Of course this necessarily involves sharp edges, tools, corroded fittings, narrow spaces and high temperatures and the yachting imperative for daily blood-letting is assured. While many tasks on this very long list were attacked by contractors, others were DIY. Visualise the image of Rolf: glowing as he hastens between contractors’ offices, checks on the boat progress, changes filters, becomes a sound specialist with cockpit speakers and plays with ropes… all done in Phuket heat and enclosed-in-boat intense hot stuffiness. Picture standing on the boat deck and roof, way above ground, intense heat and light reflected off the white (albeit very dirty) topsides and sun searing down as Irene (glowing) stitches the heavy canvas main sail cover.
The gusto, professionalism and efficacy of the contractors varied enormously and certainly did not meet standards dreamed of or suggested by their invoices, but in the end we were generally happy with what was launched back in the water 15 days later… however, this is a‘building industry’, and therefore there were issues, but these generally got resolved with tolerance and humour. The anti-foul guys discovered a bad section where there was separation between the balsa core and the fibreglass layers and this section was dug out and repaired.
There were also NEW issues that revealed themselves to us in the course of the boat-work tasks that we assigned ourselves to do… Rolf set about changing filters on the water-maker, which has two sections: for de-salinating sea water and also for fresh-water flushing / backwashing itself. Turns out the latter section was dry as a bone. Nope: has never functioned. We know the de-salinator works (after long previous unhappy history; but we are now gratefully drinking fresh water from it) and have always assumed the other section was doing what it was supposed to do. Investigation revealed that this area had not been plumbed into the whole system when put together in Cape Town. We distantly remember the builder wearing a (relatively) troubled expression during some aspects of this installation, so he obviously eliminated the problem area by by-passing it. Rolf became a (glowing) plumber and after many hours and parts purchases, our water-maker is able to give itself a fresh-water flush.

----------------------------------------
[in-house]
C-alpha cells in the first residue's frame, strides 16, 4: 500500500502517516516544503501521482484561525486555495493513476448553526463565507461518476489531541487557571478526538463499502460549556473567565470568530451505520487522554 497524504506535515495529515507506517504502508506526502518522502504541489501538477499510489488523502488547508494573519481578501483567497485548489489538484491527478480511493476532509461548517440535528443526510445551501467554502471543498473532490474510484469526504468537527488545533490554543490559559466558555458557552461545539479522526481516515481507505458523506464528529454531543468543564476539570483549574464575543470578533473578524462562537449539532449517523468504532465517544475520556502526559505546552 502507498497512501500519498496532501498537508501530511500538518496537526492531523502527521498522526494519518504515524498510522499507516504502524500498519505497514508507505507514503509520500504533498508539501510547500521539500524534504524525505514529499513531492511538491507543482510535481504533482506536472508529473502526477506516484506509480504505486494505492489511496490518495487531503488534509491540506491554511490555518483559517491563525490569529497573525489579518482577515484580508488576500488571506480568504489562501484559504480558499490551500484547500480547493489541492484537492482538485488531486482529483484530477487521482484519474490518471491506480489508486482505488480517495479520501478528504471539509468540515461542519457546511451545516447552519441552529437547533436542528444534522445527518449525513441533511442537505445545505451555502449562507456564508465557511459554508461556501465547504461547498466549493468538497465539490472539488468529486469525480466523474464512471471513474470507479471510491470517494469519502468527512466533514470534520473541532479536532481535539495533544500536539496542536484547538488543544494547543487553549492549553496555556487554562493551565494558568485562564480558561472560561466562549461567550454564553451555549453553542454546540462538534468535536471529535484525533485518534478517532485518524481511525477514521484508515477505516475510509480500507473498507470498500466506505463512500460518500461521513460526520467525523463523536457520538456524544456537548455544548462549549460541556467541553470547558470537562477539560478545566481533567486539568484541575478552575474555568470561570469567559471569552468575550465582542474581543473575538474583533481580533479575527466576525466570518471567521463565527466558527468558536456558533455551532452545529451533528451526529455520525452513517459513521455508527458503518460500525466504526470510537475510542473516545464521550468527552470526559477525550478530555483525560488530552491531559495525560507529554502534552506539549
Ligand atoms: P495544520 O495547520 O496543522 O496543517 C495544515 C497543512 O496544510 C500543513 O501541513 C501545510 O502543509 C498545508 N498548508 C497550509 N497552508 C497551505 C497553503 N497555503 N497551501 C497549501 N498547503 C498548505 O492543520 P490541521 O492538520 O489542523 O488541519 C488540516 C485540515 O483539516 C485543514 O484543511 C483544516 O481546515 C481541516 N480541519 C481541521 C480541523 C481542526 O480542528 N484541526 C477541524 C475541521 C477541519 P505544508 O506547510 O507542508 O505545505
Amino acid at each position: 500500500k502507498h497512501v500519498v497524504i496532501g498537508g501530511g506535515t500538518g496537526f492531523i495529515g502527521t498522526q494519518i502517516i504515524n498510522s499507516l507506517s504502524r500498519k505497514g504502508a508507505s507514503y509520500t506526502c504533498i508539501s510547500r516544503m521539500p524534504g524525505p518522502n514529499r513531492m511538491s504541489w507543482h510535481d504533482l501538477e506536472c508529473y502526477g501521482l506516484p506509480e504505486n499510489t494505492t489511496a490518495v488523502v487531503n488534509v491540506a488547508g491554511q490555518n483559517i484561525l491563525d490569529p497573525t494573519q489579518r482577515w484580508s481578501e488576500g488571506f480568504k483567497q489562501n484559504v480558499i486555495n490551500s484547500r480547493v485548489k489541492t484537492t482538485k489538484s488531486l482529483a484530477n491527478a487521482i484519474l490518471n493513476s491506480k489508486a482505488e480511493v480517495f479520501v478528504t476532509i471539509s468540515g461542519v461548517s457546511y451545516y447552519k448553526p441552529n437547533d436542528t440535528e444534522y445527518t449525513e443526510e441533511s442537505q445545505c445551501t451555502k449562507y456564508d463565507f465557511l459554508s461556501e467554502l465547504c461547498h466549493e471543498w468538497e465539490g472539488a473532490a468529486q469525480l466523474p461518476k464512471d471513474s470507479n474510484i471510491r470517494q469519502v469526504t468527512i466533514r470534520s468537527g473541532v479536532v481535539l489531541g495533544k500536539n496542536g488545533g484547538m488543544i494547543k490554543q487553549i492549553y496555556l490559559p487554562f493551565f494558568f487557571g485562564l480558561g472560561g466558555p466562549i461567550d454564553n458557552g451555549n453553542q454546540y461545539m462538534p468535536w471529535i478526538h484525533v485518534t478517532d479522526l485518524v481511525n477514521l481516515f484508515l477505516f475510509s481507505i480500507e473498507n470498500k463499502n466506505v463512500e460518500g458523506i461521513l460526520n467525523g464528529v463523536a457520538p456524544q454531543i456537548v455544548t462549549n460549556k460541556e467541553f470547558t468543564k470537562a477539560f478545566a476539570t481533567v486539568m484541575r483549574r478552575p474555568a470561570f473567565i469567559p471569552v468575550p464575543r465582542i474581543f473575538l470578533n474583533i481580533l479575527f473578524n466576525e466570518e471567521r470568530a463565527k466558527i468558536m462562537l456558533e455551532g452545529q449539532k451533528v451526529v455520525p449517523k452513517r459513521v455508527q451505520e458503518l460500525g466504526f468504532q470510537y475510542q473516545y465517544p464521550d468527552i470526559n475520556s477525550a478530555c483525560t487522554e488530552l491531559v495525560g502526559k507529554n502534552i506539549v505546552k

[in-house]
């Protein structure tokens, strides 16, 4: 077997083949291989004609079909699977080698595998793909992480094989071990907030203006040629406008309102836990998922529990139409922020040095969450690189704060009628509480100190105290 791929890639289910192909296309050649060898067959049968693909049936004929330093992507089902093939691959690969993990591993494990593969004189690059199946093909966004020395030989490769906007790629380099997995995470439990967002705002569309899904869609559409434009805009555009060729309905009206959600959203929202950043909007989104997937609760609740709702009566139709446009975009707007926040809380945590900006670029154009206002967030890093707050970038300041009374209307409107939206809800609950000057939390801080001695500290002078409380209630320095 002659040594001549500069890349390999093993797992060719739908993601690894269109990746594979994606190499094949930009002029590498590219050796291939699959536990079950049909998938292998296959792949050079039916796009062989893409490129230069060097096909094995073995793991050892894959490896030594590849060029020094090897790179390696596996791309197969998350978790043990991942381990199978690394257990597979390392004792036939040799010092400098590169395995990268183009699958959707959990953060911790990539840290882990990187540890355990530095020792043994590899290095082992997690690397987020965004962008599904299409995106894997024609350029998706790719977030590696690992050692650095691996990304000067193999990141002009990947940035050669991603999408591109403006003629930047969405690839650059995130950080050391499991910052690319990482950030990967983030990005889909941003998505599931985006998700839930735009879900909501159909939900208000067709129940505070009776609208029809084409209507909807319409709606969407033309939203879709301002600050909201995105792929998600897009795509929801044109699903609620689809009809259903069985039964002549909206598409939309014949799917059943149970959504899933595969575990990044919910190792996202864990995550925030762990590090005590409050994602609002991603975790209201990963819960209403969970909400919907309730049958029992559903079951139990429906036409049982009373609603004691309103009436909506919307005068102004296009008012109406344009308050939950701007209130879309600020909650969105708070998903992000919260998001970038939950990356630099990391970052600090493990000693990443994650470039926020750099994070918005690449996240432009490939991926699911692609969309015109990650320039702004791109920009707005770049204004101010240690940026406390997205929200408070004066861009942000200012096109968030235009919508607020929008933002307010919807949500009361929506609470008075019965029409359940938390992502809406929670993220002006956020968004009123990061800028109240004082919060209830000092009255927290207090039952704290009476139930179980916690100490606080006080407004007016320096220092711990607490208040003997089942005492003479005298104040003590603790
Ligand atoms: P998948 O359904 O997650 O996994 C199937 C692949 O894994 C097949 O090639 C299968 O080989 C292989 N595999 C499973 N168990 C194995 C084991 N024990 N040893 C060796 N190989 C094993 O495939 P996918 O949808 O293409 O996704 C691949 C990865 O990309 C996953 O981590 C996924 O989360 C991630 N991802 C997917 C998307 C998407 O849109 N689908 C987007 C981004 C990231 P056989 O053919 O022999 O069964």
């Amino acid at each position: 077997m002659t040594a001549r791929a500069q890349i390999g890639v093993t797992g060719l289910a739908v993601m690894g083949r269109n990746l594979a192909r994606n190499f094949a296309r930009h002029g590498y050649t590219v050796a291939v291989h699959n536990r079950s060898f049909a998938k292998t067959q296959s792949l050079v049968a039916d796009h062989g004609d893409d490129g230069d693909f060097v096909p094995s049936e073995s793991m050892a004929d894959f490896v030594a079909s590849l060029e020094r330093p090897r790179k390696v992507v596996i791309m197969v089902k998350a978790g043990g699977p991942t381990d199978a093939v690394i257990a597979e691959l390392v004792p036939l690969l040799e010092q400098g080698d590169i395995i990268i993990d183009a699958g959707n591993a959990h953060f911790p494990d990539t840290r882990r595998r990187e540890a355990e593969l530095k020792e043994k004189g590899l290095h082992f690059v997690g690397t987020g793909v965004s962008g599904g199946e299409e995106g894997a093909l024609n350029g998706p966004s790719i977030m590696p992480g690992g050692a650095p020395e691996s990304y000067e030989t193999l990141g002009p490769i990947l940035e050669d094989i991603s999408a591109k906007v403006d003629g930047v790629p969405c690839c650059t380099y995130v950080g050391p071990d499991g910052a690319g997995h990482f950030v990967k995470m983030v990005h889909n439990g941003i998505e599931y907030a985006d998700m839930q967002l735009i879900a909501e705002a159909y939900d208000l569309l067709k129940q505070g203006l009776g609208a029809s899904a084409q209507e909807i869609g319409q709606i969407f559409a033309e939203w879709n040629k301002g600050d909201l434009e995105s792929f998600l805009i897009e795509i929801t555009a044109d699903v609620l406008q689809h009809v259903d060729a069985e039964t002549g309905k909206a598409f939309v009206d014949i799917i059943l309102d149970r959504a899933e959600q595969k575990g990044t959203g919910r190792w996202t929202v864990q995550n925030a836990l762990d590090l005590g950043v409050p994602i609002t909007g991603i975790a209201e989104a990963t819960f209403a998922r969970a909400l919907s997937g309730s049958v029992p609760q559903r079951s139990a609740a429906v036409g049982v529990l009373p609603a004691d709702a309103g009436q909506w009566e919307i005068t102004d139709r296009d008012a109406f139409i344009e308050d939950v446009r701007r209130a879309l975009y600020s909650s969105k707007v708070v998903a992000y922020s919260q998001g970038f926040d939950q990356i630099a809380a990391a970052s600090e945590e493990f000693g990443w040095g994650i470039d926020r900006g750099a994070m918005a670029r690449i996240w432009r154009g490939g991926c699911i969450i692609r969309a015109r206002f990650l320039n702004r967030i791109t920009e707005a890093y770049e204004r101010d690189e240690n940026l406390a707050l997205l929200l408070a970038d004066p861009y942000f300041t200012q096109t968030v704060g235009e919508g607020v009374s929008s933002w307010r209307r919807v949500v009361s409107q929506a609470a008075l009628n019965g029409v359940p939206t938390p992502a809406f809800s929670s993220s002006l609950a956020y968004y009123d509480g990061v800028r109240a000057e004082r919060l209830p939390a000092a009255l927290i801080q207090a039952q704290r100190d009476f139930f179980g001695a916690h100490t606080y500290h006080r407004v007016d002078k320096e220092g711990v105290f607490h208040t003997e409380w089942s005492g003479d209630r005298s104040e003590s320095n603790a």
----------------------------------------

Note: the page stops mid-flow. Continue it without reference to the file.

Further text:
On the Hard: us

Some people choose to stay on their boats while they are on the hard. This choice involves a home with no plumbing (with workers underneath and people walking by, it appears a little antisocial to simply discharge your drain / sewage water onto the concrete beneath the boat!), huge quantities of dust and fibreglass powder, no space to move, a real clamber to get on and off the house (there are five on board in the pic below: count the shoes…)… and a permanent GLOW. While considerable time was spent clambering up and down and working on the boat, we did not sleep there and only cooked there occasionally (taking dirty dishes down to the nearest tap on the hard for washing; the photo shows Rolf in our “front garden” with new rudders in the foreground waiting to be placed).